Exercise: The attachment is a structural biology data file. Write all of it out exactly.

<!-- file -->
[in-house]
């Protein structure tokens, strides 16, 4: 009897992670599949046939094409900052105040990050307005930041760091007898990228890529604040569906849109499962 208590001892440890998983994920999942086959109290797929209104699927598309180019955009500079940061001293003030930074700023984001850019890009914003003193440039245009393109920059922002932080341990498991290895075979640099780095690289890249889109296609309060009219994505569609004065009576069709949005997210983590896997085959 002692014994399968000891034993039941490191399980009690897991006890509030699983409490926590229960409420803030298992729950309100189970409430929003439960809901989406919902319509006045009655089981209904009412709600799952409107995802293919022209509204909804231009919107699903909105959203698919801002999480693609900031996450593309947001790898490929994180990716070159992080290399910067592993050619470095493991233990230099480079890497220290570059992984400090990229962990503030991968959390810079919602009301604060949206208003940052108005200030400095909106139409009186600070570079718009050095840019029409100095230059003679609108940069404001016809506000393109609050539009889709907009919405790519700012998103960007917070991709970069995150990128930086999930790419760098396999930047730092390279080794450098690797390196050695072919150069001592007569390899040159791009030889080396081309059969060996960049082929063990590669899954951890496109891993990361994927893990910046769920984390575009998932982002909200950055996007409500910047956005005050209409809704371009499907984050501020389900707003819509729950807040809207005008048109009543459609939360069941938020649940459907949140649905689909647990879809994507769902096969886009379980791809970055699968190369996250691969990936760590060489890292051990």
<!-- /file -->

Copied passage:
[in-house]
């Protein structure tokens, strides 16, 4: 009897992670599949046939094409900052105040990050307005930041760091007898990228890529604040569906849109499962 208590001892440890998983994920999942086959109290797929209104699927598309180019955009500079940061001293003030930074700023984001850019890009914003003193440039245009393109920059922002932080341990498991290895075979640099780095690289890249889109296609309060009219994505569609004065009576069709949005997210983590896997085959 002692014994399968000891034993039941490191399980009690897991006890509030699983409490926590229960409420803030298992729950309100189970409430929003439960809901989406919902319509006045009655089981209904009412709600799952409107995802293919022209509204909804231009919107699903909105959203698919801002999480693609900031996450593309947001790898490929994180990716070159992080290399910067592993050619470095493991233990230099480079890497220290570059992984400090990229962990503030991968959390810079919602009301604060949206208003940052108005200030400095909106139409009186600070570079718009050095840019029409100095230059003679609108940069404001016809506000393109609050539009889709907009919405790519700012998103960007917070991709970069995150990128930086999930790419760098396999930047730092390279080794450098690797390196050695072919150069001592007569390899040159791009030889080396081309059969060996960049082929063990590669899954951890496109891993990361994927893990910046769920984390575009998932982002909200950055996007409500910047956005005050209409809704371009499907984050501020389900707003819509729950807040809207005008048109009543459609939360069941938020649940459907949140649905689909647990879809994507769902096969886009379980791809970055699968190369996250691969990936760590060489890292051990």